Resist old sales theory

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Years ago, most direct response television advertisers subscribed to the "theory of sales resistance." The theory held that certain times of the day and days of the week were tougher to generate response and that a natural resistance existed among viewers to picking up the phone and ordering when watching a favorite program.

As a result, DRTV advertisers avoided primetime programs, major sports events and nearly any show in which viewers had more than a passing interest. They bought time on late-night and weekend shows, especially reruns and old movies. The notion was that people would gladly break away from a boring or already-seen show to call and order a product.

Despite all the changes in our industry, the theory retains a powerful hold on buying patterns. We still see direct response advertisers who hesitate to buy primetime or even experiment with anything other than traditional DRTV slots and stations.

Yet DRTV spots have delivered great results on all types of network shows. Buying opportunities exist today that didn't exist even five or 10 years ago. Advertisers and their agencies must recognize that though the theory of sales resistance still has some validity, it needs to be modified based on the following factors:

• Ease of ordering. Responding to most DRTV spots is a snap today. You encounter no busy signals and aren't on hold for a lengthy time. You can even use URLs instead of a toll-free number. In addition, many response vehicles don't require a purchase. Unlike years ago when lead generation spots were rare, today the response may be merely a request for more information. The speed and ease of DRTV transactions don't require viewers to leave their programs for very long.

• More sophisticated creative. The right creative approach can melt resistance no matter when a spot runs. DRTV creative has made huge leaps in terms of production values and innovative concepts, motivating viewers to respond no matter what show they're watching. The demonstrations are more convincing and the benefits are presented more compellingly. The new DRTV creative doesn't just sell hard, it sells smart.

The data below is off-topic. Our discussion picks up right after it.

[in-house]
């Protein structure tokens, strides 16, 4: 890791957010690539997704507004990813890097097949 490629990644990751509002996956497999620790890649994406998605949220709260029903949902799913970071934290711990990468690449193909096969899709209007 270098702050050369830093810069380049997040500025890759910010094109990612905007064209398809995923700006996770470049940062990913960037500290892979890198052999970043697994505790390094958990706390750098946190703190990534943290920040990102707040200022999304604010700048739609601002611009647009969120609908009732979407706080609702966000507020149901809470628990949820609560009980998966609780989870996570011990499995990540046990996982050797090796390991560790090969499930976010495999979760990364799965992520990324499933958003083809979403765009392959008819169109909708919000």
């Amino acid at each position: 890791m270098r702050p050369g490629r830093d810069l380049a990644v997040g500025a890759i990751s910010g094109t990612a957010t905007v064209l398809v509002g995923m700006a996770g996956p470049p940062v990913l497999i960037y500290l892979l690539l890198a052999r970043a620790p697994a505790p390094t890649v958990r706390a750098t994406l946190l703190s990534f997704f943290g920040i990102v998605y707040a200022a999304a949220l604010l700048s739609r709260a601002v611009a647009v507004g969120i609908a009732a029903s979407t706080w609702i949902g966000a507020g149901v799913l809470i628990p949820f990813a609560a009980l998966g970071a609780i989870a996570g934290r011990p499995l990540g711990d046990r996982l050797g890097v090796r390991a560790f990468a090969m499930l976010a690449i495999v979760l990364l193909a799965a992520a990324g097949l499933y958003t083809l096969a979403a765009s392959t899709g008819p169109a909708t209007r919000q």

• The delayed response. Not long ago, people in our industry thought that if you didn't generate a response within seconds after the spot aired, you would never produce one. We're finding that a more sophisticated viewing audience is willing to jot down a number or URL and respond after their program has ended.

• Well-targeted buys. When the theory of sales resistance was the norm, few DRTV advertisers targeted an audience through their buys. Prior to cable, TV really was a mass medium, and the goal was to secure as many inexpensive spots in the best DRTV time slots as possible. With the proliferation of cable stations targeting every demographic, all this changed. If you make a well-targeted buy and use the right creative, you'll generate excellent results.

• Multiple ways to respond. Today, you have options besides dialing an 800 number. You can respond by clicking on a Web site. You can call your doctor and ask about the advertised pharmaceutical. You can go to a store and ask about a special offer. You can print a coupon. The more options viewers possess, the more likely they'll overcome the inherent resistance to respond.

This last point is critical. It is a challenge to generate a response no matter when a spot runs. Even if you're just asking them to scribble a Web site address on a piece of paper, that's asking a lot. Traditional DRTV periods reach people at times when they may be less resistant.

But this doesn't mean that other time periods are ineffective. Any DRTV advertiser or agency that unilaterally avoids nontraditional slots or programming is making a major mistake. With an amazing variety of cable/satellite channels, plus many new independent networks, more DRTV buying opportunities exist than ever. Evaluate all opportunities, not just some of them.

A lot of generalizations exist about the DRTV business, and many of them are rooted in the way things were rather than how things have changed. As DRTV has become a more accepted form of advertising, the old theory of sales resistance has become the new theory of sales responsiveness.

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